Portal:Judaism

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Judaism (from the Greek Ioudaïsmos, derived from the Hebrew יהודה, Yehudah, "Judah") is the religion of the Jewish people, based on the principles and ethics embodied in the Hebrew Bible (Tanakh), as further explored and explained in the Talmud. Judaism is among the oldest religious traditions still practiced today and is considered one of the world's first monotheistic faiths. At the core of Judaism is the belief in a single, omniscient, omnipotent, and benevolent God, who created the universe and continues to govern it. In 2007, the world Jewish population was estimated to be 13.2 million people—41 percent in Israel and the other 59 percent in the diaspora. The traditional criterion for membership in Judaism or the Jewish people has been being born to a Jewish mother or taking the path of conversion.

Jewish tradition maintains that the history of Judaism begins with the Covenant between God and Abraham (c. 1800 BCE), the patriarch and progenitor of the Jewish people. According to the traditional Jewish belief, God also created another covenant with the Israelites (the ancestors of the Jewish people), and revealed his laws and commandments (Mitzvot) to them on Mount Sinai in the form of the Written Torah. Traditional Judaism also maintains that an Oral Torah was revealed at the same time and, after being passed down verbally for generations, was later transcribed in the Talmud. Laws, traditions, and learned Rabbis who interpret these texts and their numerous commentaries comprise the modern authority on Jewish tradition. While each Jew's level of observance varies greatly, the traditional practice of Judaism revolves around the study and observance of God's Mitzvot.

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Hechsherim

Kashrut is the set of Jewish dietary laws. Food that may be consumed according to halakha (Jewish law) is termed kosher. Among the numerous laws that form part of kashrut are the prohibitions on the consumption of unclean animals (such as pork, shellfish and most insects, with the exception of certain species of locusts), mixtures of meat and milk, and the commandment to slaughter mammals and birds according to a process known as shechita. There are also laws regarding agricultural produce. Most of these laws are derived from the Books of Leviticus and Deuteronomy. Their details and practical application, however, are set down in the Oral Torah (eventually codified in the Mishnah and Talmud) and elaborated on in the later rabbinical literature. While the Torah does not state the rationale for most kashrut laws, many reasons have been suggested, including philosophical, practical and hygienic. Presently, about a sixth of American Jews fully keep kosher, and many more abstain from some non-kosher foods, especially pork. Kashrut is also kept by some non-Jews, often for health reasons. (Read more...)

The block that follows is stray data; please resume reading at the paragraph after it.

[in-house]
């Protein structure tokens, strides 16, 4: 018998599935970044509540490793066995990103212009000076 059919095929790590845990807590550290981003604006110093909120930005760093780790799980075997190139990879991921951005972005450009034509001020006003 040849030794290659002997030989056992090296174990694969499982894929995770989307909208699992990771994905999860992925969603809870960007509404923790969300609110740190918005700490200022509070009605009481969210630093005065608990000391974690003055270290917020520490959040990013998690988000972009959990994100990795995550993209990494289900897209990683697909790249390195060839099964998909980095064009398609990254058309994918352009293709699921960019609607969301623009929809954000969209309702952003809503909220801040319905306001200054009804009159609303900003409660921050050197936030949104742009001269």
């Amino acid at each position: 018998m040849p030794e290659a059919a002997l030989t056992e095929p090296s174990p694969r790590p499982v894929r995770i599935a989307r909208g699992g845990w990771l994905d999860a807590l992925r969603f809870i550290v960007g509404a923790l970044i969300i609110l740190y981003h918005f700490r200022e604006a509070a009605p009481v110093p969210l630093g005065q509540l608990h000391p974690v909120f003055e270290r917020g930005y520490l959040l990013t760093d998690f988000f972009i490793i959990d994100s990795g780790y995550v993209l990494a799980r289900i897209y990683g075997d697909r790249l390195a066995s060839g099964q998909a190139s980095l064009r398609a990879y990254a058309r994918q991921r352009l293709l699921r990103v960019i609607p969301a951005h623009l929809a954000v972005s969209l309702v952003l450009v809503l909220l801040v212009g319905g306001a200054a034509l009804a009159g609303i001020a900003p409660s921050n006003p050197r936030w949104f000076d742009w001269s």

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Stanton Street Synagogue

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The Zagreb Synagogue in 1906

The Zagreb Synagogue was the main place of worship for the Jewish community of Zagreb in modern-day Croatia, from its construction in 1867 in the Kingdom of Croatia-Slavonia within the Austrian Empire, until its demolition by the fascist authorities in 1941 in the Axis-aligned Independent State of Croatia.

The Moorish Revival synagogue was located on modern-day Praška Street and has been the only purpose-built Jewish house of worship in the history of the city. It was one of the city's most prominent public buildings, as well as one of the most esteemed examples of synagogue architecture in the region.

Since the 1980s, plans have been made to rebuild the synagogue in its original location, but due to various political circumstances, very limited progress has been made. The current major disagreements which inhibit the construction of a new synagogue concern the involvement of Jewish organizations in the reconstruction and the design and character of the new building. (Read more...)

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Weekly Torah Portion

Vayetze (וַיֵּצֵא)
Genesis 28:10–32:3
The Weekly Torah portion in synagogues on Shabbat, Saturday, 7 Kislev, 5775; November 29, 2014
“He had a dream; a stairway was set on the ground and its top reached to the sky, and angels of God were going up and down on it.” (Genesis 28:12.)
Jacob's Dream (painting by Michael Willmann)
When Jacob left Beersheba for Haran, he stopped at a place for the night, using a stone for a pillow. He dreamed that he saw a ladder to heaven on which God’s angels ascended and descended. And God stood beside him and promised to give him and his numerous descendants the land on which he lay, said that through his descendants all the earth would be blessed, and promised to stay with him wherever he went and bring him back to the land. Jacob awoke afraid, remarked that surely the place was the house of God, the gate of heaven, and called the place Bethel (although the Canaanites had called the city Luz). Jacob took the stone from under his head, set it up as a pillar, and poured oil on it. And Jacob vowed that if God would stay with him, give him bread and clothing, and return him to his father's house in peace, then God would be his god, the stone pillar would be God's house, and he would give God a tenth of what he received.